Sometimes in life, the Universe seems to bombard me with the same message over and over again.  It has been like that this week.  First, I stumbled upon Niki Meadows’ blog, The Richness of a Simple Life, and her 2017 Kindness Challenge.

I’ve never participated in a social media challenge, but this looked like exactly the topics my husband Tim and I have been delving into lately, and I happily signed on even though I was late to the party (the first week began May 7).

The topic for Week 1 was self-love.

A little bit of a coincidence, that.  I’d just finished listening to James Altucher on Shawn Stevens’ podcast, The Model Health Show.  They were discussing James’ book, The Power of No, and how important it was to put yourself first—even if what you are up to is contributing to others.  How putting yourself first is actually necessary in order to have the health and energy to contribute to others.  It is similar to putting on your own oxygen mask before assisting others.

Tim and I have also been engaged in some pretty deep conversations about shifts we’re wanting to make in our habits to improve our health and well-being.  We’re getting ready to launch our Year of Sobriety experiment—giving up both processed foods and alcohol for a year.  We’re also taking on getting ourselves into a regular sleep routine and building capacity for daily exercise.  All big projects that promise to take a lot of intentionality and creativity to fulfill on and that offer big rewards in well-being.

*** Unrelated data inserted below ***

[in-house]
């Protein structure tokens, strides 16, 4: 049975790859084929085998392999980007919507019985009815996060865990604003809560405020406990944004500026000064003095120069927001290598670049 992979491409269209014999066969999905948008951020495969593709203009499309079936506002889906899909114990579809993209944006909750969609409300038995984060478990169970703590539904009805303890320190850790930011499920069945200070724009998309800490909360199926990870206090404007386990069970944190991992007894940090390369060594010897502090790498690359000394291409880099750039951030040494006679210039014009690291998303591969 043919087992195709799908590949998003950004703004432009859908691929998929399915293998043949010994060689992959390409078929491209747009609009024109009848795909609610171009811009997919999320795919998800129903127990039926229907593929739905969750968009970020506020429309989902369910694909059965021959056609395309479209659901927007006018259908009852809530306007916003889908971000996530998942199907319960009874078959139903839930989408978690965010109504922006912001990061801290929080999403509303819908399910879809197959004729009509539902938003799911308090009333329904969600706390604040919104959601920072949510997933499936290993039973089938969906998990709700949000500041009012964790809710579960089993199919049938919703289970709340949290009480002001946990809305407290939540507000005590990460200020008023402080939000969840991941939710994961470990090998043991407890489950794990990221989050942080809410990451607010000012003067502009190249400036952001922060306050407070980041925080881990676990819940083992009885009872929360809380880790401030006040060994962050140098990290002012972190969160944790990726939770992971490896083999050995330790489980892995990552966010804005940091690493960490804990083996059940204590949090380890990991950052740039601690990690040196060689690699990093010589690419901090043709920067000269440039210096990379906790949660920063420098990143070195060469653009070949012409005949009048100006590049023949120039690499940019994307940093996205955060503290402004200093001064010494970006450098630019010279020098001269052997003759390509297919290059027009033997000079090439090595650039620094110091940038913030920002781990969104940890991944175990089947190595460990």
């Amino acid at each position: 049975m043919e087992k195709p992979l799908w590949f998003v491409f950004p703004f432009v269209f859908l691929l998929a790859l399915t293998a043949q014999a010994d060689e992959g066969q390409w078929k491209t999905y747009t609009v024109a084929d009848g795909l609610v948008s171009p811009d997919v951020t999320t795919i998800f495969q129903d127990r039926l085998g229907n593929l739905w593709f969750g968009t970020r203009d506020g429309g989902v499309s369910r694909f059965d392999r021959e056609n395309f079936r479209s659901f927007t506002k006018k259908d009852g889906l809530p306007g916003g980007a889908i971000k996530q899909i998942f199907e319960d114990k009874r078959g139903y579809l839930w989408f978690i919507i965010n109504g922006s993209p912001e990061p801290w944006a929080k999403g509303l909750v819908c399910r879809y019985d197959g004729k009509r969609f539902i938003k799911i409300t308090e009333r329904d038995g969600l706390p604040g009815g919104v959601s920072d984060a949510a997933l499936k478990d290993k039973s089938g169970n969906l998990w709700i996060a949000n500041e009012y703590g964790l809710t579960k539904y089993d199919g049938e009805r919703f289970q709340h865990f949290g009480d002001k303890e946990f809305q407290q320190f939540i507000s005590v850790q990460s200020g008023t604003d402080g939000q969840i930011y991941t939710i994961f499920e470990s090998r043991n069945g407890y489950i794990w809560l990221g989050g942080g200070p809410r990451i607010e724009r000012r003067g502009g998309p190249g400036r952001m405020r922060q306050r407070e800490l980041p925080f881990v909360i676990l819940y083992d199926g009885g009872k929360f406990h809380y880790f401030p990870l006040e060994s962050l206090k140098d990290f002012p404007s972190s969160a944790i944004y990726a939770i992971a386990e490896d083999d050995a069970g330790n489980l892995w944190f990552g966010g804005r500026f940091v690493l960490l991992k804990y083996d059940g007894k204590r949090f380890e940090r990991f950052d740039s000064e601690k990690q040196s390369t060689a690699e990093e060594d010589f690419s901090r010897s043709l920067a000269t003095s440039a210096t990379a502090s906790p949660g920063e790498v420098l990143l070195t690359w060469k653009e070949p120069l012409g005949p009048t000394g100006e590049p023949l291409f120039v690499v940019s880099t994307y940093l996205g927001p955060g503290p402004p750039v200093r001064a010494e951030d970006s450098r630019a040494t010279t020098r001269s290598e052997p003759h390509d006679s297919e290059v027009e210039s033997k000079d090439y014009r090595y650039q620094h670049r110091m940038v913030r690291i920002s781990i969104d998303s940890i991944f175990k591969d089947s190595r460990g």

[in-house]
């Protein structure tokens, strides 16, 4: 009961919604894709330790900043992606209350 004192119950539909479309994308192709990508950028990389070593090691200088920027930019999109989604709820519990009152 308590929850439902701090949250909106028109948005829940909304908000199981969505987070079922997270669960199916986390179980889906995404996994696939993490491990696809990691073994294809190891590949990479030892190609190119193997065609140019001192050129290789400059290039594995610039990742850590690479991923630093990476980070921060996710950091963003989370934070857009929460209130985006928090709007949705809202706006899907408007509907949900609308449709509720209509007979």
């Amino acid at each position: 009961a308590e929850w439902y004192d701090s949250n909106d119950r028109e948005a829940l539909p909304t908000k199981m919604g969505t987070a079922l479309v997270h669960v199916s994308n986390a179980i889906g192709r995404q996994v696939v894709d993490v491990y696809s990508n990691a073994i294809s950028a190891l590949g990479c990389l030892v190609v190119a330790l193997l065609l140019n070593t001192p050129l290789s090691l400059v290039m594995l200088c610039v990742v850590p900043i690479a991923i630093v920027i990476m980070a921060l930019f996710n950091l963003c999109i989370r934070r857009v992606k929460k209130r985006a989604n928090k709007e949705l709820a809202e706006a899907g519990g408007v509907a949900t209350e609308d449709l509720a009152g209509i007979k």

Finally, in my Landmark Education seminar, Causing the Miraculous, I am engaged in practicing “being not deserving”.  Practicing being not deserving may seem counter to practicing self-love, but I think they actually go hand in hand.  Practicing being not deserving is about seeing life as a gift not as something we have to earn or that is owed to us.

Okay, Universe, your message is clear, it is time to ponder the meaning of self-love.  It is time to figure out what is my personal version of an oxygen mask.  What do I need to take care of first, before I can contribute to others?

Oxygen mask

I have never been one of those selfless persons who is always sacrificing herself to ensure others’ happiness.  Not that I don’t care about others or that I’m selfish, but I have always seemed pretty capable of putting myself first.

It’s just that, honestly, the way I’ve put myself first hasn’t always put myself first.

I’ve become pretty adept at putting my self-in-the-moment ahead of my self-in-the-future.

I hit the snooze alarm and don’t get up and go on my walk.  I let myself put off unpleasant tasks.  I have dessert because “I’ve been so good and I deserve it.”  I watch too much TV or play games for hours.  All of these things feel good—in the moment.  But they don’t leave me feeling vital, alive, and connected to the wonder of life.

I think it is time to say no to myself more often.  No to eating foods that leave me feeling sluggish and acidic.  No to choosing inactivity over movement.  No to staying up too late.  No to binge television watching.  No to binge game playing.  Saying no unhealthy self-indulgences is saying yes to a future of health, vitality, community, and contribution.  Saying no is an act of self-love.